Around half-a-million students will head off to university for the first time this September. For many it will be their first real introduction into managing money, and the temptation to go wild after 18 months of pandemic restrictions will be hard to resist.
The average undergraduate in England now leaves university with debts of more than £50,000, according to the Institute for Fiscal Studies, and this rises for those from a poorer background due to their eligibility for more loans.
Understanding what funds are available, how to make your money last and the practicalities of taking on work while you study are all essential things to consider to prevent your debts from spiralling.
Get your loan
The first step is to find out what loans you are entitled to. Most undergraduates are entitled to a full student loan to cover tuition fees up to a maximum of £9,250 a year, with 5.6% interest charged on top.
Loan repayments don't start until the April after graduation and only kick in if you are earning £27,295, or £524 a week. If you never earn over this amount you will not have to repay the loan and any outstanding debt is written off after 30 years.
Students can also apply for the mean-tested maintenance loan. The amount you are entitled to will depend on your household income, whether you are living at home and whether you are outside London. The 2021/22 loan ranges from £3,516 to £12,382 per year depending on your circumstances.
The maintenance loan is unlikely to cover all of your living costs such as accommodation, bills, food, transport and leisure activities. It is really important to look around for grants, bursaries and scholarships. Contact the university student service centre and find out what they offer.
Funding may also be available via Student Finance for things such as travel, disability or dependents.
Choosing a good student bank account will put you in a strong position from the very beginning. Many banks will try to lure you in with offers of cash back and freebies, but the most important thing is the overdraft. On student accounts this is interest free so even if you don't use the money it is worth taking it out and stashing it in a savings account, before paying it back and pocketing any interest.
And remember you can switch bank accounts while you are at university but make sure you find out if you can transfer your overdraft across too.
It can be a good idea to put your maintenance loan into a savings account and set up a direct debit into a current account to pay yourself a weekly or monthly amount. That way you are less likely to blow your budget before the end of the year.
Earning money at university is now the norm, rather than the exception, with 61% of students saying the maintenance loan is not enough to live on. Depending on where you are and student numbers in the area, getting a part-time job may be your best option.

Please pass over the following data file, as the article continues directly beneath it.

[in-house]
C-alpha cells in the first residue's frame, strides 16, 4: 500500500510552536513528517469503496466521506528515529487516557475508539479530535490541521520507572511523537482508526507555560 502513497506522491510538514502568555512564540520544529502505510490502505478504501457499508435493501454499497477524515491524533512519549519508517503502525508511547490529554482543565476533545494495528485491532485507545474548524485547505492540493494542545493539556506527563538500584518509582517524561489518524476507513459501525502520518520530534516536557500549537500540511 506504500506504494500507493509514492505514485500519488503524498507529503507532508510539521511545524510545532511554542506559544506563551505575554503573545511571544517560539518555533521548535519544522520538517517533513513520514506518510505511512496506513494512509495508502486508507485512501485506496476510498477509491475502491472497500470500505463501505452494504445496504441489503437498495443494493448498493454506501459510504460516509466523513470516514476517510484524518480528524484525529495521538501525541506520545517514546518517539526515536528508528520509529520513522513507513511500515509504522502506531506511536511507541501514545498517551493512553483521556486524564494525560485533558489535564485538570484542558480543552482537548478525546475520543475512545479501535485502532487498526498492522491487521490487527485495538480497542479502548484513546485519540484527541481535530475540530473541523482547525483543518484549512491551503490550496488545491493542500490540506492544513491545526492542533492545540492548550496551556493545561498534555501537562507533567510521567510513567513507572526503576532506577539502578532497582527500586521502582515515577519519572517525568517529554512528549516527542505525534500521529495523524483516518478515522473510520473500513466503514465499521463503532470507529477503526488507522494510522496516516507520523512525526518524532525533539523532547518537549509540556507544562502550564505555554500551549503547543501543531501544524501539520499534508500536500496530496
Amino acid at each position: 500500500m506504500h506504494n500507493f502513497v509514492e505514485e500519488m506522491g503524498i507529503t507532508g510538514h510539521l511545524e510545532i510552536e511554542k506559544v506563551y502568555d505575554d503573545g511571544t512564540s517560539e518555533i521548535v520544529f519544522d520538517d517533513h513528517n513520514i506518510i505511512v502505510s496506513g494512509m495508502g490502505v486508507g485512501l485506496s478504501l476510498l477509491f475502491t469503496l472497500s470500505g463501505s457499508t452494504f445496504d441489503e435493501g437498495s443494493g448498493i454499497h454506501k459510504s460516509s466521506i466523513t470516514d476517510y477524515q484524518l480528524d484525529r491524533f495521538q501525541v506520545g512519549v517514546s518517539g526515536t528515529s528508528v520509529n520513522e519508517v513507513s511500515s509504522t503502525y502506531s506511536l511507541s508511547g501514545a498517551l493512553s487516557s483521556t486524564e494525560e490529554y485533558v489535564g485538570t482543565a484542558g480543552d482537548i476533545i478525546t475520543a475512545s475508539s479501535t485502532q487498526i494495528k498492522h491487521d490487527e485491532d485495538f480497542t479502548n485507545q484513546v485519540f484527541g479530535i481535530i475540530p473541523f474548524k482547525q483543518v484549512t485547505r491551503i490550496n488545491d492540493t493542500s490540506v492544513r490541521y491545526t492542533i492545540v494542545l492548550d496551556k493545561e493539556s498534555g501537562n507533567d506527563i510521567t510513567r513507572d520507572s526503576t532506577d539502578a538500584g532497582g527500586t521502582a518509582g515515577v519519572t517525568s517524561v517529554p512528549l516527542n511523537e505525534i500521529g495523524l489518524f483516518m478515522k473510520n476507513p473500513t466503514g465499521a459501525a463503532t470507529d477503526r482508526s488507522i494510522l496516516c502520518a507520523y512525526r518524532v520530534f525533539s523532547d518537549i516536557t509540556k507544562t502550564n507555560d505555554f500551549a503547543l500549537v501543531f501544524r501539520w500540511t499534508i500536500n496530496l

Make sure to check out your course timetable in advance as university sessions may be timetabled until as late as 8pm and try to get work that can offer flexible shifts around your lessons.
Universities often employ student ambassadors to help at open days and other events and this can pay more than the minimum wage so it is worth pursuing.
An alternative way to make money is to participate in online surveys or to test products via sites such as Swagbucks, YouGov, Prolific Academic, Ragdoll and Proinsight. You can also earn vouchers via SnapMyEats by simply photographing food receipts.
Have a plan
A survey by Save the Student revealed that 71% of students wish they'd had a better financial education before going to university.
It can be a major cause of stress so it is vital to have a budget from the beginning. Work out what you need to cover living costs, university expenses and a disposable income that allows you to have a reasonable social life.
Watch: How to live off a student loan
A simple calculation is to work out your total income for a term at university, minus your essential expenses (rent, food, bills, transport, course materials) for the same period. Then divide this figure by the number of weeks in a term. This is your weekly budget for non-essential expenses (takeaways, drinks, clothes, hobbies, travel).
For example, if your income across the first term is £3,000 and your essential expenditure adds up to £1,500, you would have £125 a week disposable income, across a 12-week term.
Use a spreadsheet to record your income and outgoings and make use of apps like Starling Bank and Monzo which label your purchases. These apps can send you notifications if you are overspending and can also help you with particular savings pots. Apps like PayFriendz are also super useful for splitting bills and avoiding arguments.
Most major high-street retailers offer a 10% discount on clothes and goods, and eateries often have loyalty schemes and student offers. You can find the best prices and deals via apps like CheckoutSmart, Idealo, Vouchercloud and mySupermarket.
It is also worth investing in a Young Person's Railcard, which may come free with a student bank account, as this will give you a third off train travel, which will come in handy when going home or visiting friends.
And if you move into private accommodation make sure you apply for council tax exemption and switch to a cheap energy supplier if possible. Learning how to cook can also save you a fortune as buying ingredients is far cheaper than purchasing ready meals or takeaways, particularly if you use local markets.